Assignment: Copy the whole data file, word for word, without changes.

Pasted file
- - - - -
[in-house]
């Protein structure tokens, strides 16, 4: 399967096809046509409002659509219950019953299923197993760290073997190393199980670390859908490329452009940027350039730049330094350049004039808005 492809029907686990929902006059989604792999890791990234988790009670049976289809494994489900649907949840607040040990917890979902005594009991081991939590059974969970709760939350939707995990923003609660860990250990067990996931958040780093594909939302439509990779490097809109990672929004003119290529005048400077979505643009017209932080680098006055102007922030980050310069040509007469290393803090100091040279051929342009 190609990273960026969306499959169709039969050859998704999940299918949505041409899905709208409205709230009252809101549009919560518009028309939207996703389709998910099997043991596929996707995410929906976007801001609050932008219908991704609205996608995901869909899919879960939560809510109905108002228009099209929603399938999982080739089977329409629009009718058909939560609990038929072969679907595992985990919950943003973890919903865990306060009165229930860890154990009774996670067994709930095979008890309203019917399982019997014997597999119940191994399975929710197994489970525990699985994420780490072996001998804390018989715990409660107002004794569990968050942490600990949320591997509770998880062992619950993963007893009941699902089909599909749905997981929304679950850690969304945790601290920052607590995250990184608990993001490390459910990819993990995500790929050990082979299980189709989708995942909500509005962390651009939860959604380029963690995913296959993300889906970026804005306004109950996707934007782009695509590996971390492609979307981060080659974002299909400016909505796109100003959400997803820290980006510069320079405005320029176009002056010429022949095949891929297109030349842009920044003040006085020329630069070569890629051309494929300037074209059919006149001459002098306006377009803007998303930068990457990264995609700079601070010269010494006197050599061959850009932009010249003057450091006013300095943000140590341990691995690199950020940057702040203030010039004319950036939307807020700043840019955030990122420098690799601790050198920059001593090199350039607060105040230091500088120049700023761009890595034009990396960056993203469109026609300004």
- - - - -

[in-house]
């Protein structure tokens, strides 16, 4: 399967096809046509409002659509219950019953299923197993760290073997190393199980670390859908490329452009940027350039730049330094350049004039808005 492809029907686990929902006059989604792999890791990234988790009670049976289809494994489900649907949840607040040990917890979902005594009991081991939590059974969970709760939350939707995990923003609660860990250990067990996931958040780093594909939302439509990779490097809109990672929004003119290529005048400077979505643009017209932080680098006055102007922030980050310069040509007469290393803090100091040279051929342009 190609990273960026969306499959169709039969050859998704999940299918949505041409899905709208409205709230009252809101549009919560518009028309939207996703389709998910099997043991596929996707995410929906976007801001609050932008219908991704609205996608995901869909899919879960939560809510109905108002228009099209929603399938999982080739089977329409629009009718058909939560609990038929072969679907595992985990919950943003973890919903865990306060009165229930860890154990009774996670067994709930095979008890309203019917399982019997014997597999119940191994399975929710197994489970525990699985994420780490072996001998804390018989715990409660107002004794569990968050942490600990949320591997509770998880062992619950993963007893009941699902089909599909749905997981929304679950850690969304945790601290920052607590995250990184608990993001490390459910990819993990995500790929050990082979299980189709989708995942909500509005962390651009939860959604380029963690995913296959993300889906970026804005306004109950996707934007782009695509590996971390492609979307981060080659974002299909400016909505796109100003959400997803820290980006510069320079405005320029176009002056010429022949095949891929297109030349842009920044003040006085020329630069070569890629051309494929300037074209059919006149001459002098306006377009803007998303930068990457990264995609700079601070010269010494006197050599061959850009932009010249003057450091006013300095943000140590341990691995690199950020940057702040203030010039004319950036939307807020700043840019955030990122420098690799601790050198920059001593090199350039607060105040230091500088120049700023761009890595034009990396960056993203469109026609300004």